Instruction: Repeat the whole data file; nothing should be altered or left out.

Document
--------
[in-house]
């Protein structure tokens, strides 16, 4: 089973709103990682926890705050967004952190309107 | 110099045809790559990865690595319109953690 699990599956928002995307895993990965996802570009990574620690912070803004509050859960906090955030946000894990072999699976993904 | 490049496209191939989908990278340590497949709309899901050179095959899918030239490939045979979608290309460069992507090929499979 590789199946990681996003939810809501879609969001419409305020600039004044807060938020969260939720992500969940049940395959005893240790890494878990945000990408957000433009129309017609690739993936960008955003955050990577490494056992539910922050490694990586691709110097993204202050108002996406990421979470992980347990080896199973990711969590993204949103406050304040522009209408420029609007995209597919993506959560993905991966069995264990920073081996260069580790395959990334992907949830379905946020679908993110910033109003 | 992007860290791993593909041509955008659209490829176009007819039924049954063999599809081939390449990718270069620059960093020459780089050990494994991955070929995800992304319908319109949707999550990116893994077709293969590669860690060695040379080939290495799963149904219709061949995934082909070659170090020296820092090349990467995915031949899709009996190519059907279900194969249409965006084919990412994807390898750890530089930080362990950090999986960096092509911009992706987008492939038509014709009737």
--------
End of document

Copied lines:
[in-house]
């Protein structure tokens, strides 16, 4: 089973709103990682926890705050967004952190309107 | 110099045809790559990865690595319109953690 699990599956928002995307895993990965996802570009990574620690912070803004509050859960906090955030946000894990072999699976993904 | 490049496209191939989908990278340590497949709309899901050179095959899918030239490939045979979608290309460069992507090929499979 590789199946990681996003939810809501879609969001419409305020600039004044807060938020969260939720992500969940049940395959005893240790890494878990945000990408957000433009129309017609690739993936960008955003955050990577490494056992539910922050490694990586691709110097993204202050108002996406990421979470992980347990080896199973990711969590993204949103406050304040522009209408420029609007995209597919993506959560993905991966069995264990920073081996260069580790395959990334992907949830379905946020679908993110910033109003 | 992007860290791993593909041509955008659209490829176009007819039924049954063999599809081939390449990718270069620059960093020459780089050990494994991955070929995800992304319908319109949707999550990116893994077709293969590669860690060695040379080939290495799963149904219709061949995934082909070659170090020296820092090349990467995915031949899709009996190519059907279900194969249409965006084919990412994807390898750890530089930080362990950090999986960096092509911009992706987008492939038509014709009737």